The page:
Student Blogs & Vlogs | College Study Abroad Programs, IFSA-Butler

Coming Back Home

Time January 4th, 2017 in 2016 Fall, Chile | No Comments by

This might be the blog post I have dreaded the most. When hearing “final blog post,” one would think it should wrap up my whole semester abroad nice and neatly with a cute little bow, probably with some important moral of the story or reflection about how much I’ve grown this semester.

However, I can’t quite do that. Not only is it too much of a cliché, but I am also realizing that my experience abroad cannot all be summed up in a few hundred words, written about with a note of finality that could somehow mean I’m done living it.

A lot of my friends in my program have mentioned how much they’ve changed and discovered who they are. I am not sure I really had that experience. Sophomore year at Georgetown was an important, challenging and transformative experience—and I think I left it already knowing who I am and the person I want to be. So what do I take away from my experience? While they can’t really sum up my whole experience abroad, here are a few things that really impacted me:

  1. My host family: I’ve touched on this in past blog posts, but I really wouldn’t have it any other way. Living with a host family has helped me to improve my Spanish so much more than I believe I could have if I lived in a student residence with other international students. I can’t begin to explain how comforting it was to have a warm, home-cooked meal to come home to each day at the end of my classes. Having a “mom” abroad to hug, vent to, and share my day with is what really made me feel at home in Santiago.
  1. Improving my Spanish: This comes from living with a host family to taking all classes in Spanish with Chilean students. It was difficult at first—especially taking an economics class in Spanish with different symbols and formulas, but it was worth it. It was a learning curve—I didn’t feel like I started to notice myself significantly advancing until about two months in.
  1. My classes- Two classes I took were a couple of the most interesting classes I’ve ever taken. I took a class called “Economic Development in Latin America” and “The Foreign Policy of Latin American Countries.” In the States, the only time we ever learn about Latin America is when we talk about the Mayas, Aztecs, or Incas, great empires, and important to study, yes. However, I’ve never really studied contemporary Latin America, especially from a non-U.S. perspective. While there are definitely aspects of my country that I am extremely proud of, I’ve learned just why so many non-Americans are angry about actions of our past. Learning of the not-so-stellar ways that the U.S. has involved itself in other elections has been humbling.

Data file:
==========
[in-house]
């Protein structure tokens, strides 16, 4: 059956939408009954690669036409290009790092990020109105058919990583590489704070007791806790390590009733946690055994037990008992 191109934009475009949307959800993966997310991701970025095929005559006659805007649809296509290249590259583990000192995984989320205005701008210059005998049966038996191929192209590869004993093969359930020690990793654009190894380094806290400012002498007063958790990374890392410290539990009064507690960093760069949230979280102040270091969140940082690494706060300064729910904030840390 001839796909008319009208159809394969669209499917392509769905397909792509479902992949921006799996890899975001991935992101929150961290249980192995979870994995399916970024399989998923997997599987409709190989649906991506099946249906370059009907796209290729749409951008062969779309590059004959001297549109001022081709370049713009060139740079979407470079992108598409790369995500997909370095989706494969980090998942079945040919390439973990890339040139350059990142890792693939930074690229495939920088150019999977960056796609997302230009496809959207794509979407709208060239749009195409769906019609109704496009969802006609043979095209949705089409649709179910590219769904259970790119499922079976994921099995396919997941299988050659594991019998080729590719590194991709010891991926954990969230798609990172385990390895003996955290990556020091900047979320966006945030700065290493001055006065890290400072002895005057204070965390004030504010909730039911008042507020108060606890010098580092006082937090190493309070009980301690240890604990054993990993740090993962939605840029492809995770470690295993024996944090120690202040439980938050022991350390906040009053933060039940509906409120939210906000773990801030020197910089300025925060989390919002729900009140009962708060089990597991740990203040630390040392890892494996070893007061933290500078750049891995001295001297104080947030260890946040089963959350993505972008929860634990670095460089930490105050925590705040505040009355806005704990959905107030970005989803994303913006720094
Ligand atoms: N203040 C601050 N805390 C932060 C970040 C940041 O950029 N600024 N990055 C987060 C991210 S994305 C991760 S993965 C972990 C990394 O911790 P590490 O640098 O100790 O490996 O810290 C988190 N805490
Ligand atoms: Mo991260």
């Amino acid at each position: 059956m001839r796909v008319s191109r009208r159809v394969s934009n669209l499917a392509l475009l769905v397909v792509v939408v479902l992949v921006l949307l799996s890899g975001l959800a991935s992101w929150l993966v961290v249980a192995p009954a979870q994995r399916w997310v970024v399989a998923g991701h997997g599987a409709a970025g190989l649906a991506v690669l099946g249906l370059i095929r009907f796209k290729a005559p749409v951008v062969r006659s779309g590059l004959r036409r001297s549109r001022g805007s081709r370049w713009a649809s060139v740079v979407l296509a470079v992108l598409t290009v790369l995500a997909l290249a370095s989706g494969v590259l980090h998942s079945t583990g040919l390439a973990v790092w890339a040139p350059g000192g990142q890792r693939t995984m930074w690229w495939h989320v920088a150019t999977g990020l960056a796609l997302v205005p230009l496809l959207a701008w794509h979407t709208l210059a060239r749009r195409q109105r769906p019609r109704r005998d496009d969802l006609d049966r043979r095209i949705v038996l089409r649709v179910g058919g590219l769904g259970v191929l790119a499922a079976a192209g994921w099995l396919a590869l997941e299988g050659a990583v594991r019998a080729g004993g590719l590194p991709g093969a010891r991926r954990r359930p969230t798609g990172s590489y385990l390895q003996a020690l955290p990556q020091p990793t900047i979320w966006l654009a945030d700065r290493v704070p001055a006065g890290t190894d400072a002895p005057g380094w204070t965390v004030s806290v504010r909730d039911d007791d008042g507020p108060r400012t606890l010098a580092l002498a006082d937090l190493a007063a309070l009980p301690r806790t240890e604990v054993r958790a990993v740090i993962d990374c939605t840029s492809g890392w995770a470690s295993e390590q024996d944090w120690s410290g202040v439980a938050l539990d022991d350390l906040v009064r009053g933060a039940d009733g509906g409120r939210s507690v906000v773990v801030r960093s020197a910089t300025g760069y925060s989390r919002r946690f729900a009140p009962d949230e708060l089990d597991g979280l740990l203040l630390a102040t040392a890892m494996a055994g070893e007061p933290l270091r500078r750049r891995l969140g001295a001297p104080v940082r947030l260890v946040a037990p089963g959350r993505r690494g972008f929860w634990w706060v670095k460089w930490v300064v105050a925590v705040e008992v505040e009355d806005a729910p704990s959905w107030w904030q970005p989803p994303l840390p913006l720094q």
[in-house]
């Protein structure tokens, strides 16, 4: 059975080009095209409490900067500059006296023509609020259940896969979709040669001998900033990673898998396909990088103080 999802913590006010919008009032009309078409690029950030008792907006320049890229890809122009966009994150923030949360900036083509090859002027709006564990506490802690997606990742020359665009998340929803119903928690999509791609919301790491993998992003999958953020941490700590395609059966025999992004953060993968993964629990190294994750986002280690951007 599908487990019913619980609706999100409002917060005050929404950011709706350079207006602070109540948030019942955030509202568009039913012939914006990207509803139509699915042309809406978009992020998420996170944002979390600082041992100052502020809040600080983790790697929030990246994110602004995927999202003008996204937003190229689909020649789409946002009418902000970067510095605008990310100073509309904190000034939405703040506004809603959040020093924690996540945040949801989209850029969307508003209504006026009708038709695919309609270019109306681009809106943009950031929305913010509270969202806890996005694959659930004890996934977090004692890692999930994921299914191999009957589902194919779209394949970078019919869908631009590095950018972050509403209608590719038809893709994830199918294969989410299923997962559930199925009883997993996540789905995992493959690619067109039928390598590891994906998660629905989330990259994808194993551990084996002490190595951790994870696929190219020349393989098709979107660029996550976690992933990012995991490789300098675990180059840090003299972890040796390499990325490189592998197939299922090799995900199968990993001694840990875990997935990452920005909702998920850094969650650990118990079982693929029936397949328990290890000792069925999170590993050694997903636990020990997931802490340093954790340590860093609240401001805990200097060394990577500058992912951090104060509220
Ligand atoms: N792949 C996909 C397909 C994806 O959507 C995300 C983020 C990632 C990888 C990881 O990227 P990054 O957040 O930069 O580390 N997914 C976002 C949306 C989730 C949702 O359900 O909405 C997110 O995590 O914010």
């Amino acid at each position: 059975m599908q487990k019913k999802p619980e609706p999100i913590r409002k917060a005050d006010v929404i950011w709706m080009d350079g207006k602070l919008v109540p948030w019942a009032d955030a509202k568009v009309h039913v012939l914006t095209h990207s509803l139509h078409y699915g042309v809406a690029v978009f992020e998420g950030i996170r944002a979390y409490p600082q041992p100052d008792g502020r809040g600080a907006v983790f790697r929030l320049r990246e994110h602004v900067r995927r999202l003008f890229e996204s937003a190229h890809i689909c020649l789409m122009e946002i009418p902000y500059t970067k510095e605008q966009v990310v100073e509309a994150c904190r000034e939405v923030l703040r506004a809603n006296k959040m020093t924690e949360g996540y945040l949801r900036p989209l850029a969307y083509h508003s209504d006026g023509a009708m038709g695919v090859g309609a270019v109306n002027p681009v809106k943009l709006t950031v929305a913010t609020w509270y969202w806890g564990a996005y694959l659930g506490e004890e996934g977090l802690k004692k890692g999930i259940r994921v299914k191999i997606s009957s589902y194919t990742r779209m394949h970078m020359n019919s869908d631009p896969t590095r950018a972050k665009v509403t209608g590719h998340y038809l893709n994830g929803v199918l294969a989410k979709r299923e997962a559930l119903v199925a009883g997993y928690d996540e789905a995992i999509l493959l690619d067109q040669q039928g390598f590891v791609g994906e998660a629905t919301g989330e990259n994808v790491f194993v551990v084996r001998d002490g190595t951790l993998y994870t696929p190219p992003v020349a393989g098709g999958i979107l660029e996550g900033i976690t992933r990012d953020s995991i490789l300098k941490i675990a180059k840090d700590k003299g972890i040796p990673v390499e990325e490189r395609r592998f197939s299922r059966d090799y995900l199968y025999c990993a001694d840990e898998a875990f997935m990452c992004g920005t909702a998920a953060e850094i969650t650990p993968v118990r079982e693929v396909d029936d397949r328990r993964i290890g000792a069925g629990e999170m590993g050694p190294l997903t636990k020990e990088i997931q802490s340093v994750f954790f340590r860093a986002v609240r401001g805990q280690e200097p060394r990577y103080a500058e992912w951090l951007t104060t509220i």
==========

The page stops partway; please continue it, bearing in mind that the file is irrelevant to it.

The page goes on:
1. Learning about the dictatorship: I don’t believe that I discussed this in any earlier blog posts, and perhaps I should have. Chile experienced a dictatorship under Augusto Pinochet from 1973-1990. I can’t even begin to describe how awful it was or the ways that it still permeates society today. Before I came to Chile, I knew nothing about it, so I’m glad that I am at least a little less ignorant about it now. While I don’t want to go into details for personal privacy’s sake, my host family was actively involved in the resistance. Unfortunately, many people, usually political opposition like socialists, were tortured, exiled, and executed. While it was sad to learn about, learning about it helped me to better understand Chile as a country.

I am back now at home in Boston. I miss Chile, especially my host family. But it is also really nice to be home. I don’t, however, feel like this is the end of my abroad experience. Maybe what I can take away is that I opened my mind more this past semester. And I plan on continuing doing that, traveling, and learning through the stories of more people I meet as time goes on.


Volunteering with Domingo Savio

Time December 12th, 2016 in 2016 Fall, Chile | No Comments by

As my time is coming to a close here in Chile, I have been thinking about the experiences that have really come to shape my time abroad. Without a doubt, volunteering once a week at Doming Savio, an after-school boys and girls club, has been one of my most meaningful endeavors. Doming Savio is located in Santiago, but on the outskirts, far away from the upper-middle class areas of Providencia, Santiago-Centro and Las Condes. The children of Domingo Savio see it as their second home, a safe place to go so that their often single mothers can work grueling hours to make ends meet.

Silvana and Isa from IFSA-Butler really encouraged us to take part in some form of volunteering activity. I didn’t know much about the organization when I signed up, but I was eager to continue my work with kids, a big part of my life at Georgetown with the D.C. Schools Project.

Starting about mid-August, three other girls from my program and I headed to Domingo Savio to meet the runners of the organization and the kids. That first day I was amazed to discover that every child that walked through the door, upon seeing us, politely greeted us with a kiss upon the cheek and an, “Hola Tía” or “Hello Aunt.” What makes Domingo Savio so special is that Tío Jorge, Tía Olga, and the other volunteers/ teachers make it their mission to instill good values within the kids, from washing their dishes, to treating their elders with respect. Everyone is treated as family, and the organization provides as much as possible to the low-income families, such as supplies of toilet paper or breakfast kits.